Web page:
UCL  IRIS
Institutional Research Information Service
UCL Logo
Please report any queries concerning the funding data grouped in the sections named "Externally Awarded" or "Internally Disbursed" (shown on the profile page) to your Research Finance Administrator. Your can find your Research Finance Administrator at https://www.ucl.ac.uk/finance/research/rs-contacts.php by entering your department
Please report any queries concerning the student data shown on the profile page to:

Email: portico-services@ucl.ac.uk

Help Desk: http://www.ucl.ac.uk/ras/portico/helpdesk
Publication Detail
Do children's expectations about future physical activity predict their physical activity in adulthood?
Abstract
BACKGROUND: Much of the population fails to meet recommended physical activity (PA) levels, but there remains considerable individual variation. By understanding drivers of different trajectories, interventions can be better targeted and more effective. One such driver may be a person's physical activity identity (PAI)-the extent to which a person perceives PA as central to who they are. METHODS: Using survey information and a unique body of essays written at age 11 from the National Child Development Study (N = 10 500), essays mentioning PA were automatically identified using the machine learning technique support vector classification and PA trajectories were estimated using latent class analysis. Analyses tested the extent to which childhood PAI correlated with activity levels from age 23 through 55 and with trajectories across adulthood. RESULTS: 42.2% of males and 33.5% of females mentioned PA in their essays, describing active and/or passive engagement. Active PAI in childhood was correlated with higher levels of activity for men but not women, and was correlated with consistently active PA trajectories for both genders. Passive PAI was not related to PA for either gender. CONCLUSIONS: This study offers a novel approach for analysing large qualitative datasets to assess identity and behaviours. Findings suggest that at as young as 11 years old, the way a young person conceptualizes activity as part of their identity has a lasting association with behaviour. Still, an active identity may require a supportive sociocultural context to manifest in subsequent behaviour.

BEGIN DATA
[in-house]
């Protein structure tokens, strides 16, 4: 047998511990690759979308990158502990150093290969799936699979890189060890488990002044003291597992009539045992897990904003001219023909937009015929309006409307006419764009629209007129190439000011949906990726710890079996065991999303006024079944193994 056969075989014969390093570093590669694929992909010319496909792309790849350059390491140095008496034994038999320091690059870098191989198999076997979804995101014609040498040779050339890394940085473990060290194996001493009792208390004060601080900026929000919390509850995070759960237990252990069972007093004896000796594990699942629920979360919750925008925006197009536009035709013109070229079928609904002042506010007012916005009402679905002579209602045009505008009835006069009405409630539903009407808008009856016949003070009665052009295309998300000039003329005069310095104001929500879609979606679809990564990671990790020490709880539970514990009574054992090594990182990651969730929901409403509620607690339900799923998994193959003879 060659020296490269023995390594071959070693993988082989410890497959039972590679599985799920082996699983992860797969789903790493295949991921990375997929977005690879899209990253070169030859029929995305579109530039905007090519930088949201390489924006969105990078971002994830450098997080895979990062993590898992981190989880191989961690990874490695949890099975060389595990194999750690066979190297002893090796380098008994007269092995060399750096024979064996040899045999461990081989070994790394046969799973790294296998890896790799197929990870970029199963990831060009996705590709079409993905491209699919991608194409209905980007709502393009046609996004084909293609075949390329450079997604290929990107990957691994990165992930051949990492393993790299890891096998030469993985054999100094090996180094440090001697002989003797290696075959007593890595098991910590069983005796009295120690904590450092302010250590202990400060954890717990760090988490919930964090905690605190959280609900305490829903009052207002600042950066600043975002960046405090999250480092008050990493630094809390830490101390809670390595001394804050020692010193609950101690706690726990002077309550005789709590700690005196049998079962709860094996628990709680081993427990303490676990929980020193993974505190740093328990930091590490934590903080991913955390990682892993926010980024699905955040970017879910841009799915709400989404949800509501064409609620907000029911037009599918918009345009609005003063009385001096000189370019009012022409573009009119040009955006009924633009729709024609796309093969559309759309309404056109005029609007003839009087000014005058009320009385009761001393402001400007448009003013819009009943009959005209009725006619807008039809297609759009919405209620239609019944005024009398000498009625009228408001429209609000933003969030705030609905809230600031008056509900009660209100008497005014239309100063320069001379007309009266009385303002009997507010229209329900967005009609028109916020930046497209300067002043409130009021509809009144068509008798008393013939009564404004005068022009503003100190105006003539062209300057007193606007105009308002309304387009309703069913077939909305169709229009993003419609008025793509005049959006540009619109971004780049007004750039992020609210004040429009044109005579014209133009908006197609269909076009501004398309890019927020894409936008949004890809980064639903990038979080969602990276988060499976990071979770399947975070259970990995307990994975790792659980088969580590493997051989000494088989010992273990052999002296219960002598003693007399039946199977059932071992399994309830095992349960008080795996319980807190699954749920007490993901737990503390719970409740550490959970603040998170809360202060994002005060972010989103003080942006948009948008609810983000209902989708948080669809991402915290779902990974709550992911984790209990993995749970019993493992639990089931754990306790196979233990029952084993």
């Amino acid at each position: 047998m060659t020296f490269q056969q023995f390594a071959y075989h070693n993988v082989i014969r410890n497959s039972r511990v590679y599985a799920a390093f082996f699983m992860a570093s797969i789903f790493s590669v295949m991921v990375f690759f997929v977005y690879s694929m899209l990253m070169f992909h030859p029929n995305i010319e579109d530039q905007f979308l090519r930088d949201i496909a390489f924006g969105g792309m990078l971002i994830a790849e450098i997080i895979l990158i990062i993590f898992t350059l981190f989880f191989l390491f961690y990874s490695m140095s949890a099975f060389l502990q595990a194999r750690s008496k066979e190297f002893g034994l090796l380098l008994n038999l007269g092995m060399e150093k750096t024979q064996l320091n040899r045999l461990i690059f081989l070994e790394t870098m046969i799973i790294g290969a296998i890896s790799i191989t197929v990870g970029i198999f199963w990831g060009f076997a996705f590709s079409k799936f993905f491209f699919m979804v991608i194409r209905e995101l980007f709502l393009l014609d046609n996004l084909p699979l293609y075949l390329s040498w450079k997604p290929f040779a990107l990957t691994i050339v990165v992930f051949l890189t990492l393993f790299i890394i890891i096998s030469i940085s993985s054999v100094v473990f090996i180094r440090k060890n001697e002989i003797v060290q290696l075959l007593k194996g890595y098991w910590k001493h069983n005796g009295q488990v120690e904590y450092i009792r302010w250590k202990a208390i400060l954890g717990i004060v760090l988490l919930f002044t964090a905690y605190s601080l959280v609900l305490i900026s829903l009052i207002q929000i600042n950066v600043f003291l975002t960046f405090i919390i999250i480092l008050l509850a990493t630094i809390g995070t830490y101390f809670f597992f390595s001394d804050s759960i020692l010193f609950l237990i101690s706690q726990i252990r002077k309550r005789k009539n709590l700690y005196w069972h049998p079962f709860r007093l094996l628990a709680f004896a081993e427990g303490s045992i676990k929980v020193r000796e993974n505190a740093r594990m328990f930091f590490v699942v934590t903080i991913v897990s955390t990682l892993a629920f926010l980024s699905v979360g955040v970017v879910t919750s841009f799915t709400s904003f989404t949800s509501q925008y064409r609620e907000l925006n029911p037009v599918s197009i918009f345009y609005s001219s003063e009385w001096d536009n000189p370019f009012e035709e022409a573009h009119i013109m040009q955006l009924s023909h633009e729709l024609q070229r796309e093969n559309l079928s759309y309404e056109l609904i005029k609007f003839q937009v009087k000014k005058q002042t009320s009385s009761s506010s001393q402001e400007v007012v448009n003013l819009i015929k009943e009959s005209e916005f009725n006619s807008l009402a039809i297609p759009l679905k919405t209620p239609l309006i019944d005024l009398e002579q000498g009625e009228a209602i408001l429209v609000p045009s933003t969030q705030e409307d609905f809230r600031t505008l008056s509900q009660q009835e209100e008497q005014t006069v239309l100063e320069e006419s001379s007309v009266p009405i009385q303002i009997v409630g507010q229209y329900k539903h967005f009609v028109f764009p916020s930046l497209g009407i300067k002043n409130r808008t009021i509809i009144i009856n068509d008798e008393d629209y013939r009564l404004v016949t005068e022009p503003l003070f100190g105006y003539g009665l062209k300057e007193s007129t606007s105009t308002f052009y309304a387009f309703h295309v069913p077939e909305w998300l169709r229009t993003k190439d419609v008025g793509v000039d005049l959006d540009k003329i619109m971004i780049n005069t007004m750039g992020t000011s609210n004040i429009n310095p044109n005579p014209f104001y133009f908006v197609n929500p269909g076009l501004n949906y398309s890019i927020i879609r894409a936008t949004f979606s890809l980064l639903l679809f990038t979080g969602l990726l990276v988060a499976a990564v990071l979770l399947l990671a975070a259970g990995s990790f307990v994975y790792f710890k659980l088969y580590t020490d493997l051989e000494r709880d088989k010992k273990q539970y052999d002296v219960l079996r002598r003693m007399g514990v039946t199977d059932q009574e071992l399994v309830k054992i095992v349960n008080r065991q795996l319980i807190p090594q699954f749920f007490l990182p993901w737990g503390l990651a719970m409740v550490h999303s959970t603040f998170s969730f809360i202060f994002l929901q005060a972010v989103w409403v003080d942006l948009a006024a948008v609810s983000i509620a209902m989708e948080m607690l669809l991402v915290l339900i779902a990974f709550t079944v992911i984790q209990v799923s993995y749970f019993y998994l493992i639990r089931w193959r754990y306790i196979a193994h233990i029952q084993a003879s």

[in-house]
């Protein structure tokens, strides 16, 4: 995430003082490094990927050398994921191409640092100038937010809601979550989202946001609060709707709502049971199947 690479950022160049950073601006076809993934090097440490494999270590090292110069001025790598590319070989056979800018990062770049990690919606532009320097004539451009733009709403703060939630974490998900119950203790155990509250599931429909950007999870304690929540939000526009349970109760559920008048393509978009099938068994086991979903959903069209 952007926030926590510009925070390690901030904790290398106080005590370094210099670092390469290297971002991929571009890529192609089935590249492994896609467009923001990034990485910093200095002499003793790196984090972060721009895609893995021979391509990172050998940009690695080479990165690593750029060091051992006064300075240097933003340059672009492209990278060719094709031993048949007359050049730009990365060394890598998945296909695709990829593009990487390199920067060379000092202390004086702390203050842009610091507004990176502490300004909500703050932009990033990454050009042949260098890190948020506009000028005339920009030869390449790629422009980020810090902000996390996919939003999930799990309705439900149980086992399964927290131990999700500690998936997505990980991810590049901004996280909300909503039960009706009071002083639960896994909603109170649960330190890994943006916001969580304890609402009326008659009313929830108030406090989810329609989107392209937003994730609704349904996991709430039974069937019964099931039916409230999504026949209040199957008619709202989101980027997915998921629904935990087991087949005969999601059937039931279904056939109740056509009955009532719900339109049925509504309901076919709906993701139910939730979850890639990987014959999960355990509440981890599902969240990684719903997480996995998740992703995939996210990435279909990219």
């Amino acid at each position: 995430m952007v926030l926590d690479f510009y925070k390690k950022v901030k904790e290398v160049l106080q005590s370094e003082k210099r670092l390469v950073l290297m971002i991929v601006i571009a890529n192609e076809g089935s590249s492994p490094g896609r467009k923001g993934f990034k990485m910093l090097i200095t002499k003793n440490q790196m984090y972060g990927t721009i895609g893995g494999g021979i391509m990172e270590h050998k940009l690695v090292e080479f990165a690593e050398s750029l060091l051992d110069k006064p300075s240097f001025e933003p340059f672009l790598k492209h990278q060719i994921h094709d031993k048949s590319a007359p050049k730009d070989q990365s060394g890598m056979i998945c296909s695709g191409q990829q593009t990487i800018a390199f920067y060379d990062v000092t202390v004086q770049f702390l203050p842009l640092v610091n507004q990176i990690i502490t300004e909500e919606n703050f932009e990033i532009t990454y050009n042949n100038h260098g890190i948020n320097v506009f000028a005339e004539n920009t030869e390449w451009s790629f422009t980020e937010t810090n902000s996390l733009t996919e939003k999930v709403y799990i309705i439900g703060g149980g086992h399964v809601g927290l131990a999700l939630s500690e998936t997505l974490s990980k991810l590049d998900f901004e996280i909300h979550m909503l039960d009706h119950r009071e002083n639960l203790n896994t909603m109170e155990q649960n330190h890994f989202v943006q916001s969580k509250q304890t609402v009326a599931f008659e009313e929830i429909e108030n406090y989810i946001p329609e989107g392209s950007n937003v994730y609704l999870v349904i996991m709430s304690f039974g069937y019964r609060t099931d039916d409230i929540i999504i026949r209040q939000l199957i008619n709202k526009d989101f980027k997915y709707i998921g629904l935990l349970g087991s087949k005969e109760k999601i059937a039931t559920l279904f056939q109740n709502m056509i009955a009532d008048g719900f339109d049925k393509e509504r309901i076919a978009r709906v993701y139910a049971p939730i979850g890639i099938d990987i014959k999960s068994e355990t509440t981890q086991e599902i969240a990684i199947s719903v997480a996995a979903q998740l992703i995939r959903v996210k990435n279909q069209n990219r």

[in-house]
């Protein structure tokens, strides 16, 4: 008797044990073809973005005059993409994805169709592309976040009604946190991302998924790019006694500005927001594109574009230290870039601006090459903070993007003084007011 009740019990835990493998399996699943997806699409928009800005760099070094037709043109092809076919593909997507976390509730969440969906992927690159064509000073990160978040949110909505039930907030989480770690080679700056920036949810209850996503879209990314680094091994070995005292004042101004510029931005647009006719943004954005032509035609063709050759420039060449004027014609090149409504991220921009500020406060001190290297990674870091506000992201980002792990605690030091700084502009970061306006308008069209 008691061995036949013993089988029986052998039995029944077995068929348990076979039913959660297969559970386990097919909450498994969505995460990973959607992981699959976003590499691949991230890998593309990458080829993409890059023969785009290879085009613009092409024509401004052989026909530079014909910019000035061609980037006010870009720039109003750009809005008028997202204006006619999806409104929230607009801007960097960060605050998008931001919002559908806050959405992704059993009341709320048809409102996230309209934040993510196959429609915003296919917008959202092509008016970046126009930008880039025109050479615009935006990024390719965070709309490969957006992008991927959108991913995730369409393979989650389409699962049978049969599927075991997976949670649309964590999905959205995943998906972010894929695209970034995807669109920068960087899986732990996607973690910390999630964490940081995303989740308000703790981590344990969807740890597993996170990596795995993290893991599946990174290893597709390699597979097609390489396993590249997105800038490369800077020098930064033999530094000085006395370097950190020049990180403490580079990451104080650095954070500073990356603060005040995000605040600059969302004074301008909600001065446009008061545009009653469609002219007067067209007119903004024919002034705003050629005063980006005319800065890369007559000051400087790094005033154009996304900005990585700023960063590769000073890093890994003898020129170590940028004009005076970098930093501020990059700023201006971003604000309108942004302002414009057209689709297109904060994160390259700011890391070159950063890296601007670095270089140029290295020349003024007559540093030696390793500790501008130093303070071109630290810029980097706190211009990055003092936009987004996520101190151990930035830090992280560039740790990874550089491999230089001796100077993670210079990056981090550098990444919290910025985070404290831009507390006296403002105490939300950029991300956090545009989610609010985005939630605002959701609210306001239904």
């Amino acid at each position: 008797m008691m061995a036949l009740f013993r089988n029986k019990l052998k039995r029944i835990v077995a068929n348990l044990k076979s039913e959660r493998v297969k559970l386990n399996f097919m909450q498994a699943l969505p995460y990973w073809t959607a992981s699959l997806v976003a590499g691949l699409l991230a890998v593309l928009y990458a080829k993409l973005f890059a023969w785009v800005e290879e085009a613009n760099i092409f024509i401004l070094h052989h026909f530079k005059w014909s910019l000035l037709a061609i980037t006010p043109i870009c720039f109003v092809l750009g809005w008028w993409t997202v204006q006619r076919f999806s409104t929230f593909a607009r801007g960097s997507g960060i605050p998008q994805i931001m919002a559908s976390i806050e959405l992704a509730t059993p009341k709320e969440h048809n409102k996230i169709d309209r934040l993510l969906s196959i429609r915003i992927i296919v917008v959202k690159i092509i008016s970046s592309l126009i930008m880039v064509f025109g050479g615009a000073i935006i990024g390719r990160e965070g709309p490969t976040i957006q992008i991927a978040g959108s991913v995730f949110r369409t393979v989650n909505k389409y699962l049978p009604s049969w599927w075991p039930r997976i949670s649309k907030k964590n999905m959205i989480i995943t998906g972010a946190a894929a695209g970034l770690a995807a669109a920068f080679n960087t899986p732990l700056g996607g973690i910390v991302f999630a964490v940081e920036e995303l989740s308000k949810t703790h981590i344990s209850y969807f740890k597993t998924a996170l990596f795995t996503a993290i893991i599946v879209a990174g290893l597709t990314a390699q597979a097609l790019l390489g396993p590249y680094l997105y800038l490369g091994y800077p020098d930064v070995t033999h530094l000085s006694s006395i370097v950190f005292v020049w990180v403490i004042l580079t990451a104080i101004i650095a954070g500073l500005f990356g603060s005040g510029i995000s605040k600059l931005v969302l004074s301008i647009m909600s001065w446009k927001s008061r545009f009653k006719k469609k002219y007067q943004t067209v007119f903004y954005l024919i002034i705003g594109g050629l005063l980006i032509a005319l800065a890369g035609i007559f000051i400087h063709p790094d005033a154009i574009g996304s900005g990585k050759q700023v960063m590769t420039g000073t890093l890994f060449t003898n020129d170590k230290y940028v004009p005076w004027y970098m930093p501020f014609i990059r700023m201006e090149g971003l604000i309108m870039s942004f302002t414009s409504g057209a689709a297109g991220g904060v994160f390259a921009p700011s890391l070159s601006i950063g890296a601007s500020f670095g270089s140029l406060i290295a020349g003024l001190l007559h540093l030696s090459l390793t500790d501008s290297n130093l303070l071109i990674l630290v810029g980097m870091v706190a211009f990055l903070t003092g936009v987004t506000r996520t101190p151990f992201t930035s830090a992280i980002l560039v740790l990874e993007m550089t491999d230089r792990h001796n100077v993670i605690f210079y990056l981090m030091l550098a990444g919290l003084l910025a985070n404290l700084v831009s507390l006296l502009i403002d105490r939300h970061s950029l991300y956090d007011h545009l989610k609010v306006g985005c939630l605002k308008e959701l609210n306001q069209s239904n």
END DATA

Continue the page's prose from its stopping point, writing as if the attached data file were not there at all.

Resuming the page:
Publication data is maintained in RPS. Visit https://rps.ucl.ac.uk
 More search options
UCL Researchers
Author
IOE - Education, Practice & Society
University College London - Gower Street - London - WC1E 6BT Tel:+44 (0)20 7679 2000

© UCL 1999–2011

Search by